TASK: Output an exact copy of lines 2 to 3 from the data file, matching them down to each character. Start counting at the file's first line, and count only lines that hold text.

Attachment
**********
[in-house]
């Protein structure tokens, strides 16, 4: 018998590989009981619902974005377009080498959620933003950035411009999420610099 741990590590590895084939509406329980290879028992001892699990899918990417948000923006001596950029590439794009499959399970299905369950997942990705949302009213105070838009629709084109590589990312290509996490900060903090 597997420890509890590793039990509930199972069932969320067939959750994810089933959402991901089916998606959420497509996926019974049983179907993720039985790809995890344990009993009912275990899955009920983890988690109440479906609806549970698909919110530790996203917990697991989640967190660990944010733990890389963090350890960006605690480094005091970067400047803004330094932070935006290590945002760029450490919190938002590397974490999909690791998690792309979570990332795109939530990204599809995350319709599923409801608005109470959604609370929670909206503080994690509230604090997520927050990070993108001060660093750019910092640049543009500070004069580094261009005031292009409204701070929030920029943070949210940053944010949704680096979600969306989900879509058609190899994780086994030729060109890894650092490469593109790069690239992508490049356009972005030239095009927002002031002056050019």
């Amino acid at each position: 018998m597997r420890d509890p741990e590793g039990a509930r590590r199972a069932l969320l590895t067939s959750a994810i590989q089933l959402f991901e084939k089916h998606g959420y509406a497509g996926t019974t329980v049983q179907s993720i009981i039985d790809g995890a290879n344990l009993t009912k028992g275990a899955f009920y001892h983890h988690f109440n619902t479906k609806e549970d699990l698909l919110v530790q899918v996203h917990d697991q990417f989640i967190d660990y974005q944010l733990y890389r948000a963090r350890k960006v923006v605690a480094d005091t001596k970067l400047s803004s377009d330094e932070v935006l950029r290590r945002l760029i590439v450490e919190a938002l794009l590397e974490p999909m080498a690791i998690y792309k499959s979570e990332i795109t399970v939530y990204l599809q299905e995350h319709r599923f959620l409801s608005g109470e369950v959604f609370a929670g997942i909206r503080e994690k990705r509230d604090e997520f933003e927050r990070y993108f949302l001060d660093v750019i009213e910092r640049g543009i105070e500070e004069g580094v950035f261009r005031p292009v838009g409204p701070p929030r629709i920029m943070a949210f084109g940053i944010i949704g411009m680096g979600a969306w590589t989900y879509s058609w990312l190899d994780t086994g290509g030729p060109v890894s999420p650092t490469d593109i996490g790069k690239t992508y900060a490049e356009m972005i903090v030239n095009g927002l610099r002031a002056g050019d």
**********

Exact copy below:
């Protein structure tokens, strides 16, 4: 018998590989009981619902974005377009080498959620933003950035411009999420610099 741990590590590895084939509406329980290879028992001892699990899918990417948000923006001596950029590439794009499959399970299905369950997942990705949302009213105070838009629709084109590589990312290509996490900060903090 597997420890509890590793039990509930199972069932969320067939959750994810089933959402991901089916998606959420497509996926019974049983179907993720039985790809995890344990009993009912275990899955009920983890988690109440479906609806549970698909919110530790996203917990697991989640967190660990944010733990890389963090350890960006605690480094005091970067400047803004330094932070935006290590945002760029450490919190938002590397974490999909690791998690792309979570990332795109939530990204599809995350319709599923409801608005109470959604609370929670909206503080994690509230604090997520927050990070993108001060660093750019910092640049543009500070004069580094261009005031292009409204701070929030920029943070949210940053944010949704680096979600969306989900879509058609190899994780086994030729060109890894650092490469593109790069690239992508490049356009972005030239095009927002002031002056050019």
């Amino acid at each position: 018998m597997r420890d509890p741990e590793g039990a509930r590590r199972a069932l969320l590895t067939s959750a994810i590989q089933l959402f991901e084939k089916h998606g959420y509406a497509g996926t019974t329980v049983q179907s993720i009981i039985d790809g995890a290879n344990l009993t009912k028992g275990a899955f009920y001892h983890h988690f109440n619902t479906k609806e549970d699990l698909l919110v530790q899918v996203h917990d697991q990417f989640i967190d660990y974005q944010l733990y890389r948000a963090r350890k960006v923006v605690a480094d005091t001596k970067l400047s803004s377009d330094e932070v935006l950029r290590r945002l760029i590439v450490e919190a938002l794009l590397e974490p999909m080498a690791i998690y792309k499959s979570e990332i795109t399970v939530y990204l599809q299905e995350h319709r599923f959620l409801s608005g109470e369950v959604f609370a929670g997942i909206r503080e994690k990705r509230d604090e997520f933003e927050r990070y993108f949302l001060d660093v750019i009213e910092r640049g543009i105070e500070e004069g580094v950035f261009r005031p292009v838009g409204p701070p929030r629709i920029m943070a949210f084109g940053i944010i949704g411009m680096g979600a969306w590589t989900y879509s058609w990312l190899d994780t086994g290509g030729p060109v890894s999420p650092t490469d593109i996490g790069k690239t992508y900060a490049e356009m972005i903090v030239n095009g927002l610099r002031a002056g050019d």